That’s because downhill bikes are built with more durability and intense steering in mind, because as you might imagine, it’s expected that you’ll be going downhill pretty often while using this bike type.
One other major design element that you need to be aware of in downhill bikes is that they tend to weigh about 17% to 22% more than most mountain bikes out there, regardless of the tye.
You want that extra momentum while you’re going downhill. That weight is generally towards the front of the bike, which can make initial pedaling harder, but overall it helps you to maintain proper momentum and weight distribution while going downhill. You’re not likely to catch wind and feel the front tire lift off the ground, causing an accident.
Mountain Bike Maintenance
New to mountain biking, or even biking in general?
First of all, welcome to the more fun side of exercising and exploring the outdoors. Second, you need to know how to perform maintenance, that is, work on your bike that prevents accidents or issues from occurring out on the trail.
Trust me: when you’re six miles from your car or a rest stop, you don’t want to wheel your bike back because you’ve been neglecting to maintain it. This is what you need to know.
- Check Tire Pressure: This is the first place to start, and perhaps one of the most common sense pieces of information that you could possibly get from any bike blog or article online. Your tire pressure impacts how much pedal power you’ll need to give for a smooth ride (low pressure = a harder time, etc.), but it can also prevent a burst tire or shredding the tire off the rim.
- Brake Line Checks: Your brake lines are sturdy, strong, and reliable. Emphasis on the last one. To ensure they stay that way, you need to be able to check them properly. The ends of your brakes should have caps on them to prevent the wires from splitting and enduring damage. You should also have excellent resistance when you depress the triggers on your handlebar. Check the front and back brakes, and inspect the lines for damage. It’s not fun to replace brake lines, but as you might imagine, absolutely necessary before you begin pedaling your way through the trails ahead.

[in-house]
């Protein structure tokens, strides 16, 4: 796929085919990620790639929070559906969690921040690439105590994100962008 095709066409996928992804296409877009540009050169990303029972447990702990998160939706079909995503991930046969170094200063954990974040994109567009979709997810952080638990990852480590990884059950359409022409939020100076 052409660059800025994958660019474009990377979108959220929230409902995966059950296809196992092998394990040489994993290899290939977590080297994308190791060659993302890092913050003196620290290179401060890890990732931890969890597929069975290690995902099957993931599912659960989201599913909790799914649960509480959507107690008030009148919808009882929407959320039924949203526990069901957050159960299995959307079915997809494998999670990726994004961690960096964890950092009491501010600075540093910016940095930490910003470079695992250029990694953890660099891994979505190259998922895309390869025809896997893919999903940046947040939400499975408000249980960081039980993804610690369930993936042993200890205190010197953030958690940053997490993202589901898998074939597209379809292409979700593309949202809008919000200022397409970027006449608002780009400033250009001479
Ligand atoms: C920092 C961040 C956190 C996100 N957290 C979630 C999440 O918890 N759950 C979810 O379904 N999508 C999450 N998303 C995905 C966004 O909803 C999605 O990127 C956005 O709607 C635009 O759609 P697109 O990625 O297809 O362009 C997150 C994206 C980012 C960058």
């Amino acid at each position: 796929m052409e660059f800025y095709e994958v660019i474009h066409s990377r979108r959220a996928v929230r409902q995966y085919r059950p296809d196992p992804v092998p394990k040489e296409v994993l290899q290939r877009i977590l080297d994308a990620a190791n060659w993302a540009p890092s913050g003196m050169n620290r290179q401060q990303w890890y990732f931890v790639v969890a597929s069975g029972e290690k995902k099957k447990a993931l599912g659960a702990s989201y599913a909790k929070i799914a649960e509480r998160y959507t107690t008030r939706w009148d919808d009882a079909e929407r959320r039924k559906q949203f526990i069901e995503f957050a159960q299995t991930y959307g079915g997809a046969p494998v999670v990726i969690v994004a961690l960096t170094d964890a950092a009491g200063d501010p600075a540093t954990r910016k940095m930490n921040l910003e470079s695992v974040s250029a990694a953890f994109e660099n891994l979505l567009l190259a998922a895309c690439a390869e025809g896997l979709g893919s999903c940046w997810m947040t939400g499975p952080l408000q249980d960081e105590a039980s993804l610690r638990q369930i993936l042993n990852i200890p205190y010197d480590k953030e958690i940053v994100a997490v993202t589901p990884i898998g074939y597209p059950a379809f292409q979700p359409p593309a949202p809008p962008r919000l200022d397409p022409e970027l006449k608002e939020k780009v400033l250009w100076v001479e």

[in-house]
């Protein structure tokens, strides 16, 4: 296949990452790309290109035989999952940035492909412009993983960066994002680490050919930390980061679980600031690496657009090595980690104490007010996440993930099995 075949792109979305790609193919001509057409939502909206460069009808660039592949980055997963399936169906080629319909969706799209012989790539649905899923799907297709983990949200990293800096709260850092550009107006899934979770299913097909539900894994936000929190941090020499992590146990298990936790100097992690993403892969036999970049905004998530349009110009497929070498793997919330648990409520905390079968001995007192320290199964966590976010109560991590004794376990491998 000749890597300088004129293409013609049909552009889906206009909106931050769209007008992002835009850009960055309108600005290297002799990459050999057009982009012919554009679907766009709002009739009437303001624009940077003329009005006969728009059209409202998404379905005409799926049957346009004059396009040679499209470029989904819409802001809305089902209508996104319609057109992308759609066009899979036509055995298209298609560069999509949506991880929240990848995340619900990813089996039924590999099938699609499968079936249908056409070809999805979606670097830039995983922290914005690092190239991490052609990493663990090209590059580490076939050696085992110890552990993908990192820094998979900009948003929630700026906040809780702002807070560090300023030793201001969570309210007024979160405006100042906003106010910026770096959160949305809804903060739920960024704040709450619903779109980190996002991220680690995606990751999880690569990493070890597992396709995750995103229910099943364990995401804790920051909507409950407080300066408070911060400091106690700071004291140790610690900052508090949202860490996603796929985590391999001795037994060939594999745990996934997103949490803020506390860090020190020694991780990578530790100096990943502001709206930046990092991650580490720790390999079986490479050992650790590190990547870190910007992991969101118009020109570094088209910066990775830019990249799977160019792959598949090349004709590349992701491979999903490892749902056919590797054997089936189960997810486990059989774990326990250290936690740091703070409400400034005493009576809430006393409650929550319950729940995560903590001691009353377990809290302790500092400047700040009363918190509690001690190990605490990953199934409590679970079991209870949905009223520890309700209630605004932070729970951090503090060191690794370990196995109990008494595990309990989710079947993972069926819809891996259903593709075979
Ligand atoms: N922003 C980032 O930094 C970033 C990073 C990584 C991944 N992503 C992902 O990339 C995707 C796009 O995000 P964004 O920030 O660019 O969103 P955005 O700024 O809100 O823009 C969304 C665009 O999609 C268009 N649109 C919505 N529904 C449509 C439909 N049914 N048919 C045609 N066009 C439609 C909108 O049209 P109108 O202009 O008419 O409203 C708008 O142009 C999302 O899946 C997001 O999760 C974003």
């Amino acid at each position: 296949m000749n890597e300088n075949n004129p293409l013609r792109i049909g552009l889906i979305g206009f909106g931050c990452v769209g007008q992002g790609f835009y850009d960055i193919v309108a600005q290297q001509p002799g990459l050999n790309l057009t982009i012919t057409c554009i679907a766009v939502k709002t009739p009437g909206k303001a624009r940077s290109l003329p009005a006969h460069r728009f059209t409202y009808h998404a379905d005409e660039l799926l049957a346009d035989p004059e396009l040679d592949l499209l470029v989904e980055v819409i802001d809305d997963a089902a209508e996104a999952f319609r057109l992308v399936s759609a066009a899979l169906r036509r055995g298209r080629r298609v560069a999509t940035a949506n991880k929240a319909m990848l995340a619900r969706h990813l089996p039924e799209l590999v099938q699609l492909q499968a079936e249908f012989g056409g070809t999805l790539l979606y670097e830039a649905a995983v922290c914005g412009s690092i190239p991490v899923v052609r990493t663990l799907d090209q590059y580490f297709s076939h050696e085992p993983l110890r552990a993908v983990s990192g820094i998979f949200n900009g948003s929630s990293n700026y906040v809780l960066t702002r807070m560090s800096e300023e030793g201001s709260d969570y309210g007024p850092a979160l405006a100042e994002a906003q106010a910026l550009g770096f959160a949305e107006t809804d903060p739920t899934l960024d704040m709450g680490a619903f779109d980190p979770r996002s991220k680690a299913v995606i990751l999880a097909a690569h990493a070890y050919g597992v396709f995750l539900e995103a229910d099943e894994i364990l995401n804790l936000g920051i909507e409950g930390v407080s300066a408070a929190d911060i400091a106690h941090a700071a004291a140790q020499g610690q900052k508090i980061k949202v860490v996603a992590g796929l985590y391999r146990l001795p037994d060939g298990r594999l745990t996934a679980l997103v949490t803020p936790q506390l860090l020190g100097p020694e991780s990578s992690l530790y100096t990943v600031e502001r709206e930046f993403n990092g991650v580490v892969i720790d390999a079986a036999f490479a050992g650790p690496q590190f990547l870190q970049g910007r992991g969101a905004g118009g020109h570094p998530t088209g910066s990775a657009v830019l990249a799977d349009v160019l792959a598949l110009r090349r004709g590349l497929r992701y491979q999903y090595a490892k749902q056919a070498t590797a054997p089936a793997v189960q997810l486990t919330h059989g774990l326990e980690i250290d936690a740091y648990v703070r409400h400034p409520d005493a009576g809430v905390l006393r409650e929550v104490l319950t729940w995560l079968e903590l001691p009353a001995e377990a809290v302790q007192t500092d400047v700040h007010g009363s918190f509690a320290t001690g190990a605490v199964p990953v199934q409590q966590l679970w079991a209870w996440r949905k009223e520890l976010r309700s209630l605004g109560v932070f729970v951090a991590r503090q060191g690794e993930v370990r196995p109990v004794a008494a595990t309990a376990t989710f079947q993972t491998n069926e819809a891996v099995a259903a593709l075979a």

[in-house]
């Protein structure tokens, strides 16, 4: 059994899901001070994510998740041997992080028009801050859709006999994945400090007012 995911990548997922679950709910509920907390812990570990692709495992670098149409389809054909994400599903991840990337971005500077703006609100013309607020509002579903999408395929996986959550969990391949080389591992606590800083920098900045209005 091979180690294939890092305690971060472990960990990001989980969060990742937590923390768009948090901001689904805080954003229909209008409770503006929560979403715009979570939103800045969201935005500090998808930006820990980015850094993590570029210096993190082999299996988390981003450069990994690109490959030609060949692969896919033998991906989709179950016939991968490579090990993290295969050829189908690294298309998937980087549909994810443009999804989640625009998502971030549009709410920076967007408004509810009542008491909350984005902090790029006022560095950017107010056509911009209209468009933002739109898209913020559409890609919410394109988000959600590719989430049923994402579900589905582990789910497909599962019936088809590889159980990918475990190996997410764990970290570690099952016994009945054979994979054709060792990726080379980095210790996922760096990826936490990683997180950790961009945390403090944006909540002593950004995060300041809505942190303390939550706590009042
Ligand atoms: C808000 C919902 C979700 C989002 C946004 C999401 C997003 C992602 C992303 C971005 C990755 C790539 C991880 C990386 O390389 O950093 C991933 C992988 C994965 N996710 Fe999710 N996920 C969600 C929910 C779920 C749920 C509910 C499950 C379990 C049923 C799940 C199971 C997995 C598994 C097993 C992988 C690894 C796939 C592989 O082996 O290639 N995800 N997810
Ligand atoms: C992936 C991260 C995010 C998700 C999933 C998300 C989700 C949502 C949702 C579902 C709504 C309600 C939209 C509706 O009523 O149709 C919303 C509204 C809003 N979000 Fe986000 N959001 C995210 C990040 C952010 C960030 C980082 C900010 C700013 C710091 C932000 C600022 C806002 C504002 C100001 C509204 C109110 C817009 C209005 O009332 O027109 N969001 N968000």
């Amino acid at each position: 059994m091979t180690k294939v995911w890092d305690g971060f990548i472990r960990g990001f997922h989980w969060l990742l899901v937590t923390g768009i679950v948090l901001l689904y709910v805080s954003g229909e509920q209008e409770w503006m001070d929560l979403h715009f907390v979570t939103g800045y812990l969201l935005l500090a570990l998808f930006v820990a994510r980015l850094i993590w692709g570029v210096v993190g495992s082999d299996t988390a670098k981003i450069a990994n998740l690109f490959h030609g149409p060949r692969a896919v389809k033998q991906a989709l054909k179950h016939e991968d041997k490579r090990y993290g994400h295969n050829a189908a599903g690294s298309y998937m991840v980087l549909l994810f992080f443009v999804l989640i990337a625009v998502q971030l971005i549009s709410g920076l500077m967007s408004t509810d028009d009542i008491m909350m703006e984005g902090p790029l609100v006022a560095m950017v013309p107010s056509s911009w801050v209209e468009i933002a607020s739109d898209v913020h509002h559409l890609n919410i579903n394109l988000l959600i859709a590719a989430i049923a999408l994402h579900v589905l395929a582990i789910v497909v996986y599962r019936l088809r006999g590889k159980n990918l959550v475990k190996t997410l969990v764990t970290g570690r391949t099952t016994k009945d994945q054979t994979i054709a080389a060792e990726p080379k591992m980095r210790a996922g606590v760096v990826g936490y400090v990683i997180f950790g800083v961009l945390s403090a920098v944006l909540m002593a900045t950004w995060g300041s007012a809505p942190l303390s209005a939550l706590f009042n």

- Inspect the Front Wheel: Do you have a pressure release on your front tire or a through axle? Not sure what either of those mean? Inspect your front wheel to make sure it’s on tight, that any quick-release latch on a pressure release tire is nice and tight, or that your through axle isn’t worn down or wobbly. You’re relying on your front wheel for everything; maintain it.
- Check the Frame: If you have a carbon frame, you absolutely have to check it out before and after every single ride. One small crack in the frame can equate to an enormous problem. For that matter, even aluminum frames shouldn’t have cracks, because that’s arguably a much more durable material on its own and shouldn’t succumb to cracking in the first place. Stop riding, get it fixed, and doubly checked over before you put your feet to work on the pedals again.
- Clean Your Suspension System: The stanchions on your suspension system get dirty. You know, it’s a mountain bike after all. This means that you’re going to jam it up if left unchecked and cause major mobility issues, so clear it out and clean it up after every single ride. That way you don’t have to think about it when you hit the ground running, or rather, pedaling for your next ride.
Mountain Bike Accessories